“Why was your mother crying? What happened?” Kassandra asks, held rapt by Jeeves’ storytelling.
“My Da had passed, quite suddenly,” Jeeves answers.
Kassandra sees a flicker of a shadow pass over her friend’s face, or perhaps it is an image of her ten-year-old face superimposed, for a moment, on her middle-aged countenance.
“And that was the end of that chapter. Mother and I had to move, I assume because she could not afford the mortgage on that house. We moved in with one of her nieces and her family, five kids of their own, all of us crowded into a place not much bigger than the little house we moved from.”
“Wow. Sounds like it must have been tough.” Kassandra holds an image in her mind of a neglected Jeeves, ten years old, fighting for any attention or space in a crowded house, competing with children who have the edge of being “our own.”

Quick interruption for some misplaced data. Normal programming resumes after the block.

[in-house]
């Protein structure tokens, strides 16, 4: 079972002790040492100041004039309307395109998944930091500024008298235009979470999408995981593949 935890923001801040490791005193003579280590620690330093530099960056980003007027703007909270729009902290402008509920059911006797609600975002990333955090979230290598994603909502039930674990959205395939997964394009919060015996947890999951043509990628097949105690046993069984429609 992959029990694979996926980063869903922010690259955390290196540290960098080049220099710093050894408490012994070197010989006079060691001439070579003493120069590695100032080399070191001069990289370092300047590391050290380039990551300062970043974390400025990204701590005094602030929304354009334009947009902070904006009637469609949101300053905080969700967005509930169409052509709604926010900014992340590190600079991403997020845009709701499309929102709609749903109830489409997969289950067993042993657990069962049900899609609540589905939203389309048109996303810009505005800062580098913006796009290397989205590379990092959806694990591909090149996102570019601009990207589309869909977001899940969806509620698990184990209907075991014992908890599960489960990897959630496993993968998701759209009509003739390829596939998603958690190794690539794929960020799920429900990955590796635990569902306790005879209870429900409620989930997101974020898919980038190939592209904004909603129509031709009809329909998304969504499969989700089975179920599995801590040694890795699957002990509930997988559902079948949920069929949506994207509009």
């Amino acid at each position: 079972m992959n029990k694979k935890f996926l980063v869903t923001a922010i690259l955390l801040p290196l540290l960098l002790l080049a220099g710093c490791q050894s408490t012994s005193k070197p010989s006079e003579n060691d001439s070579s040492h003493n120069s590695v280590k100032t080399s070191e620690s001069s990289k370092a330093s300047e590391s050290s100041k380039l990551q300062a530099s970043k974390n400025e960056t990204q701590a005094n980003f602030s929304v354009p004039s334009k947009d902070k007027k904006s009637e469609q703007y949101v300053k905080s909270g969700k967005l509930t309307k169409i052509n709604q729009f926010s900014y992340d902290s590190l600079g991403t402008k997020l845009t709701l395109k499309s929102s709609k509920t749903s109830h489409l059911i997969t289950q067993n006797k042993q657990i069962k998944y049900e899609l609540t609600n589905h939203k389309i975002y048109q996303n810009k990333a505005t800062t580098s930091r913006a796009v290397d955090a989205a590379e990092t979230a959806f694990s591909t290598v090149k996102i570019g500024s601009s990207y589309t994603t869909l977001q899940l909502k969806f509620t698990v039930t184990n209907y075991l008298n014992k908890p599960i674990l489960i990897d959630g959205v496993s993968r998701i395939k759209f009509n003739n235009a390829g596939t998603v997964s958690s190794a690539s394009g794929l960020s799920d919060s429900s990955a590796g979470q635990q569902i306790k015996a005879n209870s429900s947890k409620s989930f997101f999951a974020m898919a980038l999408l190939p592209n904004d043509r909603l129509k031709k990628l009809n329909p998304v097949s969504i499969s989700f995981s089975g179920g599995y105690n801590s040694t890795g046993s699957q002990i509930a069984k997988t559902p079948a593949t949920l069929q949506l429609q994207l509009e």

“Tough? Oh my goodness, dear heart, it was fantastic!” Jeeves chuckles. “Suddenly I had companions of around my own age, and they were a riot. We all got along swimmingly. I shared a room with Anna, nearest to my age, and Ella, the oldest. But Ella was almost never home – she was off at college – and being the company was a complete luxury for me. Anna liked being able to boss me around a little, which she’d never been able to do with Ella.
“And finally my life seemed normal in a way, compared with my friends. We were close enough that I could still meet up with them, but mostly I spent time with these newfound cousins. We ate cold cereal, watched cartoons, had TV dinners. I loved it.”
But the shadow is still there in her friend’s face, and Kassandra wonders what sadness is just under the surface of this happy chapter.